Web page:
Our program is primarily activity-based, where we challenge employees and offer rewards for success. Our activities have included a Biggest Loser competition and various other challenges such as 90 Miles in 90 Days or Walk Across Missouri. We still want to grow the program to include a smoking cessation component, fitness club discounts, and other programs, which will take the support of corporations and grants to make happen. Our biggest challenge is finding programs that work for all employees as we have so many drivers who do not report to a physical location each day, but rather start and end each day from home, many in very rural parts of Missouri. We are having to build programs around our environment.
How did you implement the program?
We started our wellness program with one goal in mind—OATS Wellness for Life! This became the program motto and still exists today. We don’t believe in fad diets or the yo-yo effect with weight loss. We want to help our employees have life-long success—take the weigh off for good and lower the need for medicines and/or hospital stays. As our wellness program is still very new, we are learning along the way to see what works and what doesn't. We knew with the Biggest Loser competition we would have to tweak it to make it work for our entire company of more than 700 employees. We turned to county health departments in rural Missouri, and nutrition centers who helped us weigh our employees and report their results.
What were the initial employee reactions to the program?
Because the program started out as an activity-based program where participation was optional, we set up team challenges to also award team prizes and bragging rights for being the winning facility. We know from experience over the last couple of years that incentives are an important part of the program success. The benefits we are seeing are not just in weight loss or increased physical activity, but also building a comradery among fellow employees. If you build a healthy environment, more benefits will follow.
Do you have any advice for other transit agencies who want to start their own wellness programs?
The key to starting a wellness program is to start slow and create activities or challenges that can work for anyone. Seek help from businesses that also support your company’s mission and believe in good health. Incentives and motivation are important, but backing from upper management is also crucial. Wellness programs have to have top-down support to be successful and to make the commitment for life-long changes.
What is the biggest advantage to having the program?
We are seeing many results from the wellness challenges we have offered. Those who have been successful are sharing their positive stories with others, which gets others on board. The result for several employees has not only been weight loss, but removing several medicines from their daily routine. It’s gratifying to hear a story from a driver who once was on many medicines, to now his only medicine is physical fitness. These people serve as our company cheerleaders, which has a positive impact.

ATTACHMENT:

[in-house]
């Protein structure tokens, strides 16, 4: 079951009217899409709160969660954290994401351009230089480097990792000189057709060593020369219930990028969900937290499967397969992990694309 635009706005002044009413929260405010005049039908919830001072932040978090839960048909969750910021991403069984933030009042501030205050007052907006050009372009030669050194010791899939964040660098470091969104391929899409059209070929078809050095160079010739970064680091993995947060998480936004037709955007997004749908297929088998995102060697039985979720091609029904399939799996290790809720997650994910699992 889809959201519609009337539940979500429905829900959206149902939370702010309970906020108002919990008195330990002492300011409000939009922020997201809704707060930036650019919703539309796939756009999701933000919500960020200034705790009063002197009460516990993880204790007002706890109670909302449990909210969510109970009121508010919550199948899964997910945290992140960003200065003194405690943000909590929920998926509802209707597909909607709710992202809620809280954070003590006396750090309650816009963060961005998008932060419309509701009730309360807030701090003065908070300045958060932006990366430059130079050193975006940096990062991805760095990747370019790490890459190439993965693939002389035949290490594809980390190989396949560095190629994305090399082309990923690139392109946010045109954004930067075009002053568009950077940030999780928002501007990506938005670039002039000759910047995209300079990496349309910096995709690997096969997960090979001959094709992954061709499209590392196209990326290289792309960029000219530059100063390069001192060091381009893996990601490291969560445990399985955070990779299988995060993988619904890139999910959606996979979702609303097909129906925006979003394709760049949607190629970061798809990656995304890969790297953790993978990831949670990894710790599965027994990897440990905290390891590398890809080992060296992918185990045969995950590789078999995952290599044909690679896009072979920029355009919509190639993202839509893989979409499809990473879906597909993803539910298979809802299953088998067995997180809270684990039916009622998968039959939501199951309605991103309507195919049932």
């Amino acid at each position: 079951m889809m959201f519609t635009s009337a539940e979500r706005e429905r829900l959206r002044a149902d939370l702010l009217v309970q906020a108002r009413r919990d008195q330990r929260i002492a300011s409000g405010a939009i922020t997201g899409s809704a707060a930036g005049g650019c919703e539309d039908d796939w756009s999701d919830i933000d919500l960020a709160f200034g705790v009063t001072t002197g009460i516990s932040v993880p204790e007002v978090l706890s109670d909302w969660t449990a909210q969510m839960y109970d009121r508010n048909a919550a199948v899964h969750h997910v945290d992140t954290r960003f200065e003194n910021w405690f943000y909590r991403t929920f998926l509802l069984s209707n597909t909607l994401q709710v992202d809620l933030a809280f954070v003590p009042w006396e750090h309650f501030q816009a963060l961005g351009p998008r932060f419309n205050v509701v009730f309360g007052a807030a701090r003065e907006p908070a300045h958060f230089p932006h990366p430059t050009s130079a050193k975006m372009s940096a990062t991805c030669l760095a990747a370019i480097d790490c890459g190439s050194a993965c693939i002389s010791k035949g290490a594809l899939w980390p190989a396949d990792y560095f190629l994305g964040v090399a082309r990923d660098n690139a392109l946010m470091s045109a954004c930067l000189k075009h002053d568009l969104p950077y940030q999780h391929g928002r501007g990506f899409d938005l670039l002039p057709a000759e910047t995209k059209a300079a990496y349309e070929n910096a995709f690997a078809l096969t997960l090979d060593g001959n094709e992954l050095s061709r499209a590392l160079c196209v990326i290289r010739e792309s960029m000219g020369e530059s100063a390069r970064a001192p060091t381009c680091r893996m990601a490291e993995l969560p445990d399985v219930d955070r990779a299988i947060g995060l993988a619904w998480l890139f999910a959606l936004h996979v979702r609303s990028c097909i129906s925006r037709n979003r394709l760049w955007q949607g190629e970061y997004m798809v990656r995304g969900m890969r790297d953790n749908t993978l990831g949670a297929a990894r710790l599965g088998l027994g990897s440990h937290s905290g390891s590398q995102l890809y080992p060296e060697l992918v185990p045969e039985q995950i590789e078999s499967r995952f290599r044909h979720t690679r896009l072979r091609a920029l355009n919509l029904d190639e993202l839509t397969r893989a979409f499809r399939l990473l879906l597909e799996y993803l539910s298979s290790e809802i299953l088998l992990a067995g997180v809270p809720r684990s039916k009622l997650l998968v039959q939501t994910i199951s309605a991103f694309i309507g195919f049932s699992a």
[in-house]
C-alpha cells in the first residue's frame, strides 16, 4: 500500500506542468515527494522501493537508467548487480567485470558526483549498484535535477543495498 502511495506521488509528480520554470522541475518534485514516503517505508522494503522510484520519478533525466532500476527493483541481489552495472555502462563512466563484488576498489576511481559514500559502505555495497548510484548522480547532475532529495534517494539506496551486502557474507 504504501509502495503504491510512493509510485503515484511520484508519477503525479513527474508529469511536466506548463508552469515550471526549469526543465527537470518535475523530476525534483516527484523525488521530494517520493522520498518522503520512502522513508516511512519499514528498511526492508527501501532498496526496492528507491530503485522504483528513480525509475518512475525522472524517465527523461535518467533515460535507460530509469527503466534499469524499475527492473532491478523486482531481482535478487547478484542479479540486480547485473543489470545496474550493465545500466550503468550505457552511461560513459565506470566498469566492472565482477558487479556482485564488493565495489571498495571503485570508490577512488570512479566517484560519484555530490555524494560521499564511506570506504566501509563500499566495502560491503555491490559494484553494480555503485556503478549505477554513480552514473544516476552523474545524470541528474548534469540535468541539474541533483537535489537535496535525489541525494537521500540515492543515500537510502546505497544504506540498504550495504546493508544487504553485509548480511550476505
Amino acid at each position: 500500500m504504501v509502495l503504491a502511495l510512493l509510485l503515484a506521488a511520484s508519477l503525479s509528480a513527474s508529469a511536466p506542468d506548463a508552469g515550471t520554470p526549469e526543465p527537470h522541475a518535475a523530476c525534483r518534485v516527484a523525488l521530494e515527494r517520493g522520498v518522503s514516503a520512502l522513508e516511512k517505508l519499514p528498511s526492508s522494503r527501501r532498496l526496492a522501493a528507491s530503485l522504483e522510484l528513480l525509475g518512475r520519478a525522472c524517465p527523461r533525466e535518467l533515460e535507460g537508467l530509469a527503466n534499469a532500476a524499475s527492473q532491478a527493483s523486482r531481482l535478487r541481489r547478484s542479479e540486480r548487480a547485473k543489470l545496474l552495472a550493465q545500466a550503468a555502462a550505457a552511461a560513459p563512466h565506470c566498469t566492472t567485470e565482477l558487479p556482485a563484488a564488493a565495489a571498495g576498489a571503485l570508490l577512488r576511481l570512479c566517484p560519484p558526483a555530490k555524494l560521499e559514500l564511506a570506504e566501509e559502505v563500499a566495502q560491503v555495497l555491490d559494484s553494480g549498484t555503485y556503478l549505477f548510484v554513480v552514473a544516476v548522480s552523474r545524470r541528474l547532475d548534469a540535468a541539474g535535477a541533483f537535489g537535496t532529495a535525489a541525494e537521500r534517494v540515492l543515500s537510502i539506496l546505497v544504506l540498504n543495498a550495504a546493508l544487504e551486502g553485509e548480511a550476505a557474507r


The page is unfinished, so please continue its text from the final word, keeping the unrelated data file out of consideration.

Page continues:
We routinely get messages of success and notes of praise from our employees, which is so wonderful. We know we will never have complete buy-in from every employee because you have to want a lifestyle change first, but every person we get on board with the wellness program is another success story. Sadly, for some it takes a health tragedy before they wake up.
Did recent updates to the U.S. Department of Transportation (DOT) physical regulations have an impact on your program?
OATS has over 650 drivers that span almost the entire state of Missouri. As an OATS driver, you are required to pass a DOT physical. Drivers are issued medical cards which are generally good for 2-3 years before another physical is required. Over the last few years we have seen an increase in the number of drivers getting cards for a shorter amount of time because of certain health conditions such as obesity, sleep apnea, diabetes, etc.
New this year, DOT physicals can only be performed only by a medical examiner listed on the National Registry of Certified Medical Examiners. Factors that will play a much bigger role in these new 2014 regulations include a healthy body mass index (BMI) and more focus on sleep apnea. Some of our long-term drivers are experiencing problems passing the DOT physicals under the new federal motor carrier regulations enforced in May 2014. OATS is serious about helping our staff become healthier, and achieving their health/weight loss goal through various wellness initiatives.
About OATS: OATS, Inc. is a private, not‐for‐profit corporation providing specialized transportation for senior citizens, people with disabilities, and the rural general public in 87 Missouri counties. Governed by a 15‐member Board of Directors, the organization has a staff of over 700 employees and a fleet of 800 vehicles statewide. The home office is located in Columbia, Missouri with seven regional offices located throughout the state. OATS has grown to be one of the largest and most unique systems of its kind in the country. For more information about OATS, Inc., please visit their website at www.oatstransit.org.
National RTAP Healthy Habits Technical Brief
TCRP Report 169: Developing Best-Practice Guidelines for Improving Bus Operator Health and Retention
TCRP Synthesis 33: Practices in Assuring Employee Availability
TRB Research on the Health and Wellness of Commercial Truck and Bus Drivers: Summary of an International Conference